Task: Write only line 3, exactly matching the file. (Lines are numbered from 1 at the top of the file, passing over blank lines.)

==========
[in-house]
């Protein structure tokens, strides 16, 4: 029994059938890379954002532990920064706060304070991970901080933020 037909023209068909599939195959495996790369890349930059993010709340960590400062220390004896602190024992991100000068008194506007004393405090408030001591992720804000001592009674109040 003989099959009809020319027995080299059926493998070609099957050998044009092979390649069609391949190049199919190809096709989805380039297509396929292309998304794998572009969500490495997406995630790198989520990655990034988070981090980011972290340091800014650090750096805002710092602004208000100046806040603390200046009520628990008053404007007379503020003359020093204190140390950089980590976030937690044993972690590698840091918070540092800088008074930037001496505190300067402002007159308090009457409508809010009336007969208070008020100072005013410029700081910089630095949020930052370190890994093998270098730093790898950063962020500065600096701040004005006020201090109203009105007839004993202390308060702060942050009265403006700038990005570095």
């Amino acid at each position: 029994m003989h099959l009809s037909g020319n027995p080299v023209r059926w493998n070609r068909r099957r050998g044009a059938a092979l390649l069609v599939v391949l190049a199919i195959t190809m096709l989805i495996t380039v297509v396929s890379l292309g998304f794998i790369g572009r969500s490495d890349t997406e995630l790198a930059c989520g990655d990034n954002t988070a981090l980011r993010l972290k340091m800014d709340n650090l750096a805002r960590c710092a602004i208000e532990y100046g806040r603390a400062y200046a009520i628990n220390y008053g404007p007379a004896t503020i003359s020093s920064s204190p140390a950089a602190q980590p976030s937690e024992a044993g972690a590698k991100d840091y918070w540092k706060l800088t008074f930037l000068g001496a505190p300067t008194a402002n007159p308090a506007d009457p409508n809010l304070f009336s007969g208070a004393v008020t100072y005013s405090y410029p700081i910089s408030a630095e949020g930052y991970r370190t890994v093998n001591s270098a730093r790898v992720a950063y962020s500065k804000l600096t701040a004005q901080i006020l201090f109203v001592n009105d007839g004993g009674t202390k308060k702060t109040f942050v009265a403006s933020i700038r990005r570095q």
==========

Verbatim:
């Amino acid at each position: 029994m003989h099959l009809s037909g020319n027995p080299v023209r059926w493998n070609r068909r099957r050998g044009a059938a092979l390649l069609v599939v391949l190049a199919i195959t190809m096709l989805i495996t380039v297509v396929s890379l292309g998304f794998i790369g572009r969500s490495d890349t997406e995630l790198a930059c989520g990655d990034n954002t988070a981090l980011r993010l972290k340091m800014d709340n650090l750096a805002r960590c710092a602004i208000e532990y100046g806040r603390a400062y200046a009520i628990n220390y008053g404007p007379a004896t503020i003359s020093s920064s204190p140390a950089a602190q980590p976030s937690e024992a044993g972690a590698k991100d840091y918070w540092k706060l800088t008074f930037l000068g001496a505190p300067t008194a402002n007159p308090a506007d009457p409508n809010l304070f009336s007969g208070a004393v008020t100072y005013s405090y410029p700081i910089s408030a630095e949020g930052y991970r370190t890994v093998n001591s270098a730093r790898v992720a950063y962020s500065k804000l600096t701040a004005q901080i006020l201090f109203v001592n009105d007839g004993g009674t202390k308060k702060t109040f942050v009265a403006s933020i700038r990005r570095q």